The AMA (WA) did not agree with the Premier when he went against the Chief Health Officer’s (CHO) advice at the end of March and reduced restrictions from Tier 2 to Tier 1. At that time, we agreed with the CHO that restrictions should only be reduced one to two weeks after the peak of the pandemic.
What we’re seeing now is the direct effect of reducing restrictions when you’re on the plateau phase of the pandemic. We all know that restrictions flatten the curve, and when you reduce restrictions, that curve takes off again.
For the last two weeks, I’ve been calling on the McGowan Government to reintroduce masks and possibly restrictions when we hit 300-350 hospitalisations. I again do so. The expectation is that we’ll hit that mark sometime this week.
ICU is not the only KPI that needs to be addressed when we’re looking at the health system. The health system is currently under strain, and that’s evidenced by the ramping, the ‘code yellows’, nursing staff with 30 per cent absenteeism, reduced doctors on the wards, and reduced consultant staff. We have doctors and nurses doing double shifts and not taking meal breaks to keep the system safe. The system is under strain.
It takes a week before public health measures will help to flatten the curve again. What we’re seeing is the direct effect of the mask mandate being reduced and the final restrictions being lifted just over a week ago. This is a direct result of that decision. I again call on the State Government to reintroduce restrictions and at least, the mask mandate when we hit 300-350 hospitalisations.
Voluntarily mask up for WA and keep your vaccinations up to date. It’s the best way to protect you and society.
If you don’t control COVID-19, you don’t control the economy. We’ve seen that internationally, and also interstate. We’re now seeing that with businesses closing because they can’t get staff, and even schools closing because of COVID outbreaks.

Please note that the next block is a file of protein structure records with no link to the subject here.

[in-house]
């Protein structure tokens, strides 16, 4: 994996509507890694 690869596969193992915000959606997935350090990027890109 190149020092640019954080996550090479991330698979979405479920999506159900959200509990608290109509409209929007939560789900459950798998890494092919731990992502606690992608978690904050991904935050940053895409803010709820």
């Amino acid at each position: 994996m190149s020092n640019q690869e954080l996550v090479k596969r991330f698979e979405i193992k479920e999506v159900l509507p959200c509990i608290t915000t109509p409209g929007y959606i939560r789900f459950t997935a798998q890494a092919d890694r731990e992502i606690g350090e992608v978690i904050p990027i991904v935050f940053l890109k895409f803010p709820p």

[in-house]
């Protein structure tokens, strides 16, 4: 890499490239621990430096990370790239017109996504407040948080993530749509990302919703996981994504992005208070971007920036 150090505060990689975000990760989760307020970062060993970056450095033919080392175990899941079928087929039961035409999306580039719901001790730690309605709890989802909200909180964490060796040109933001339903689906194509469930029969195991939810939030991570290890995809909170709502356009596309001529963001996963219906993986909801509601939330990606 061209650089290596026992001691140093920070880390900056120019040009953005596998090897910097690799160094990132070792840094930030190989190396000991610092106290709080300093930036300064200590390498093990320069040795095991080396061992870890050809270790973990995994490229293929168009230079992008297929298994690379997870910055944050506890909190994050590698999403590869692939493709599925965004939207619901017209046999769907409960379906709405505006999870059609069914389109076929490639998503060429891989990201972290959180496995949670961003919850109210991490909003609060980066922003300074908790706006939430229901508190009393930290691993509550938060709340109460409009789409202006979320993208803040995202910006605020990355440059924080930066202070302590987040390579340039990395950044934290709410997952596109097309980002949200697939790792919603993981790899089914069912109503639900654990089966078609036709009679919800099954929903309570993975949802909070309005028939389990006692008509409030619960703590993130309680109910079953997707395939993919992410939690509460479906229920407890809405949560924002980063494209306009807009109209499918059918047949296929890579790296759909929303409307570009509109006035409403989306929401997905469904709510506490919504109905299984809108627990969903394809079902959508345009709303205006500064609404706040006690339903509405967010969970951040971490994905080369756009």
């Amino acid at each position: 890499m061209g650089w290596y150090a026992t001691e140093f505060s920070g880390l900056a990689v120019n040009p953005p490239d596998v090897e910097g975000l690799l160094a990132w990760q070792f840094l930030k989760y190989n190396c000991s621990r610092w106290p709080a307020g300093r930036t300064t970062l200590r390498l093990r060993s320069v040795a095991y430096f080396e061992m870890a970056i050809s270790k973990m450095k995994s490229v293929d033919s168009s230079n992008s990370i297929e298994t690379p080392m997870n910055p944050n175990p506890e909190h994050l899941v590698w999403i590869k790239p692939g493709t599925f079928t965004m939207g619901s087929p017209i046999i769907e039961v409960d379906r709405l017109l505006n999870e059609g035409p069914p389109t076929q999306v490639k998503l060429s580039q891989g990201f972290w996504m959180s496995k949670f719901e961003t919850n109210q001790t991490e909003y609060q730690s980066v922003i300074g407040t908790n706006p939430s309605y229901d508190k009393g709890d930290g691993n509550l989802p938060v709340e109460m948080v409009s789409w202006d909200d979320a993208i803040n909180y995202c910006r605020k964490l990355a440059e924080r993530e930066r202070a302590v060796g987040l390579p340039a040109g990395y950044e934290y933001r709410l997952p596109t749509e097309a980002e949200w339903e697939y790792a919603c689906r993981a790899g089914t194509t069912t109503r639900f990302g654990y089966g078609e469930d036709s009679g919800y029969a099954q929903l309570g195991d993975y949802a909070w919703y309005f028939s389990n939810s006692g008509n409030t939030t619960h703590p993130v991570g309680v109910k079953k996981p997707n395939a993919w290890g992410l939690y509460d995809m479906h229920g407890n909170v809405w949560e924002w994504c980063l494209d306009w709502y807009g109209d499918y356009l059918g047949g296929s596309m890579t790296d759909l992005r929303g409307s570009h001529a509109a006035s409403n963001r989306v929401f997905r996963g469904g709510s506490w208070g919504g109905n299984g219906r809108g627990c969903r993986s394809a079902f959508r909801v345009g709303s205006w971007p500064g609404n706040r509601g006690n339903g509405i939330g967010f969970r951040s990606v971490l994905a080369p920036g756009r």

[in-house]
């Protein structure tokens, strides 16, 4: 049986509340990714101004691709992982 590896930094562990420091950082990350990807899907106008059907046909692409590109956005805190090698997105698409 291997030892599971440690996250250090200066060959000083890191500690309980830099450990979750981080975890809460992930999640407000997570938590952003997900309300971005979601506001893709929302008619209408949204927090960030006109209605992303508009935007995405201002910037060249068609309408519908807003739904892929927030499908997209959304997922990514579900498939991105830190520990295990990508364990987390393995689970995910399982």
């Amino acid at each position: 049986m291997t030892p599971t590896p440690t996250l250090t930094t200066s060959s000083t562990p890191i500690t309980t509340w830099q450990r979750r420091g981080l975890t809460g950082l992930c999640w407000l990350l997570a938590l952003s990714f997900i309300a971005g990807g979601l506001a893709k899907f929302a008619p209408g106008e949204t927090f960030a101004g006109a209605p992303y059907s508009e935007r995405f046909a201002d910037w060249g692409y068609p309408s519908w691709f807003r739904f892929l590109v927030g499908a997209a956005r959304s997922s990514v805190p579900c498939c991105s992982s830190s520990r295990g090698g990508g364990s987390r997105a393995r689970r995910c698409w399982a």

We request the McGowan Government to focus on health, otherwise they may end up falling asleep at the wheel of an electric car.
As new cases increase, about a week later, hospitalisations will increase, and about a week after that, your ICU admissions will increase. Any public health measure that is removed or reintroduced takes about a week before it has any effect. That’s why we’re now seeing these numbers on the upswing, especially the new patient numbers. The concern is that in a week or two, we’re going to see significantly more hospitalisations, and significantly more ICU patients.
The number of ICU patients is far less than we expected, as are the hospitalisations, but ultimately, we have a system that had almost no capacity entering into this COVID pandemic.
Back in August last year, we had record ramping at 6,500 hours and the following month, cancellation of elective surgery even when there was no COVID. We’ve entered this a a system with very little reserve.
We are currently seeing ramping numbers that we wouldn’t normally see until August and September, which are typically the worst months for ramping. So yes, COVID has made a difference to what was already a system that wasn’t coping.
That’s why I’m asking the McGowan Government to protect the system. Once we bust the 300-350 patients in hospital mark, we’re going to see problems with the ability of the system to stay safe. We’re starting to see that with the St John Ambulance’s call yesterday and we’re going to see that more with the medical system if this is allowed to get out of hand.
If the system gets overrun, then what we’re going to see is poor outcomes, not just from COVID, but from car accidents, heart attacks, strokes, and any other medical presentation. The system needs to be protected.
There is a differentiation between whether you’ve got a patient in hospital with COVID or because of COVID, but statistically, that is not the way that things have been measured in the past. I think it’s a little bit of a rationalisation to suggest that this isn’t as bad as it appears to be. But ultimately the proof is in the pudding.
We have cancellation of elective surgery at the moment, because there are no ICU beds. Before the pandemic, we had ICU ‘bed state black’ pretty much most of the time. Now that we’ve got an extra load on the ICU, it’s making things even worse.
This is a system that was effectively on its knees before the pandemic outbreak actually occurred. It’s a system with very little reserve that is being very heavily strained at the moment.”